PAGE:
EVERETT — Judge Anthony Howard wants to start a community court in Snohomish County focused not so much on convicting people, but instead connecting them to services before they go on to commit more serious crimes.
By addressing issues such as substance abuse, mental health, employment and housing, community courts across the nation have reported a reduction in the number of repeat offenders and the number of people going to jail.
Since the first community court opened its doors in New York City in 1993, dozens have sprouted in the U.S. and beyond, including two in Washington state, in Olympia and Spokane.
Each one differs in scale and approach. The court in Snohomish County would handle what Howard refers to as “quality of life crimes,” or low-level nonviolent offenses like criminal trespassing, vehicle prowling and disorderly conduct.
They’re the types of crimes that aren’t regularly prosecuted in Snohomish County, due to caseload and budget constraints, said Howard, who presides as an Everett District Court judge. And the perpetrators are people who may need help more than they need jail time, he said. Oftentimes, they commit crimes out of desperation, or as a result of their mental illness or drug addiction, he said, not out of evil intent.
At daily bail hearings, Howard sees firsthand how the same people cycle through the criminal justice system, never seeming to get better or “learning lessons.” Instead, they come back over and over again, for a variety of allegations, until, eventually, they do something worse and get sentenced to time in prison.
“We want to reach the people before they become felons,” Howard said.
That’s not happening in the traditional court system, he said. For these low-level offenses, it takes on average 1¾ years from the day the crime is committed to the day the defendant enters a guilty plea.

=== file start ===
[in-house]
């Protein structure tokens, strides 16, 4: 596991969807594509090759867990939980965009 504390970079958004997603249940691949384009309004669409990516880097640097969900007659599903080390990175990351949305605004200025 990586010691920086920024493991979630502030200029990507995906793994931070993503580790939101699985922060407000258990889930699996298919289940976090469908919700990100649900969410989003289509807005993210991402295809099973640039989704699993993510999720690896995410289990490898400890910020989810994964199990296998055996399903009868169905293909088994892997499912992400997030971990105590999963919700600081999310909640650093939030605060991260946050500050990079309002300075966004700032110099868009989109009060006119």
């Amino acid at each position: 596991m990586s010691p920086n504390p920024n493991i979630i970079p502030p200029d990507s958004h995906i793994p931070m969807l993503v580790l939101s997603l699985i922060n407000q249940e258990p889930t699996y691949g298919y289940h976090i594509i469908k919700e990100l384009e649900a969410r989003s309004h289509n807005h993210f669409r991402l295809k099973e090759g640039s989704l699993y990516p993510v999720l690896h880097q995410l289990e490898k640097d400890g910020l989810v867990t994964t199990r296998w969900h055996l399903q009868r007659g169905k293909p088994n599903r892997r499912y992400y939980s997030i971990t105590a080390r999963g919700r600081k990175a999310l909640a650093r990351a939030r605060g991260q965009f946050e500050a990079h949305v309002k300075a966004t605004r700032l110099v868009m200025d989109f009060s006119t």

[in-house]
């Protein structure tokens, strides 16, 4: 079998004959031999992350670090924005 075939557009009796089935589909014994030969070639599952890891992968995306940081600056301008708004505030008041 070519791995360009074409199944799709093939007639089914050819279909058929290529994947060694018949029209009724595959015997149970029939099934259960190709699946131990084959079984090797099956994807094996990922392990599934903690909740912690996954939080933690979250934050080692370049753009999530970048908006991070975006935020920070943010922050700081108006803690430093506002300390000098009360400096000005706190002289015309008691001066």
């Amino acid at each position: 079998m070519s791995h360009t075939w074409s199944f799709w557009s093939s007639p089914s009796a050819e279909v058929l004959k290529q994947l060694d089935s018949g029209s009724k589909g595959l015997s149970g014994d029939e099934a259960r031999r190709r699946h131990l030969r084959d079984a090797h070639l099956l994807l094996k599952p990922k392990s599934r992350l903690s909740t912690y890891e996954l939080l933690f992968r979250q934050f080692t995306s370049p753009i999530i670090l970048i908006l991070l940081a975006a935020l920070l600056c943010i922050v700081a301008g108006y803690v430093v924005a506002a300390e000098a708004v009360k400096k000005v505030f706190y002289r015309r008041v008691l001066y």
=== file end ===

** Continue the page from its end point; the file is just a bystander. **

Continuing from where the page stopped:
“They’re serving a life sentence; they’re just doing it a few days at a time,” Howard said. “We’re not doing what we need to do to stop the cycle.”
During that time, there are no pre-trial services or probation officers for defendants. And judges can’t order people who aren’t convicted of crimes to complete treatment programs.
As a result, when people are told to start treatment, compliance is very low, Howard said. After defendants leave the courtroom, he said, they have a difficult time figuring out who to call and how to make an appointment, gather all the necessary documents and show up on time.
“We’re not giving reasonable expectations if we just say, ‘go do it,’ and expect them to do it, with no help,” Howard said
Community court can offer a different kind of carrot and stick than the traditional system, Howard said. Those who enter the program can have their charges dismissed within half a year — if they show up once a week and complete the requirements.
A judge may require defendants to enter a substance abuse program or mental health treatment, get a driver’s license, find a job or complete community service. Service providers will be in the same room as lawyers and judges to help assess the defendants and connect them to the necessary programs.
It’s a similar approach to the drug and mental health courts. Community court, however, won’t take felonies like drug court, and it won’t handle the severe illnesses found in mental health court, Howard said.
But then there’s the stick: To participate in the program, defendants will have to waive their rights to a jury trial. If they don’t comply with the requirements, or miss court dates, the judge will have full discretion over whether to convict them and send them to jail.
Kathleen Kyle, managing director of the Snohomish County Public Defender Association, said she’s supportive of community court, but expressed worry that it would act as an avenue to criminalize people who aren’t currently being prosecuted in the county.
In an email, she wrote that she also was concerned that the requirement to waive the right to a jury trial would reduce the number of people willing to participate.
Howard said he sees community court as an extension of other programs already underway in Snohomish County, like the sheriff office’s embedded social workers, who join deputies to talk to and help people who are homeless. Howard said he expects many of community court’s referrals to come from the embedded social worker program.
Snohomish County’s community court is still in the beginning stages of planning. The county expects to complete a community needs assessment by September, which will help determine the court’s structure, approach and cost.
People can give their input through a 25-question survey at snohomishcountywa.gov/5449/Community-Court.
If all goes as planned and funding is found, the court will open in February. Likely, the program will be housed in the Carnegie Resource Center, the county’s social services hub.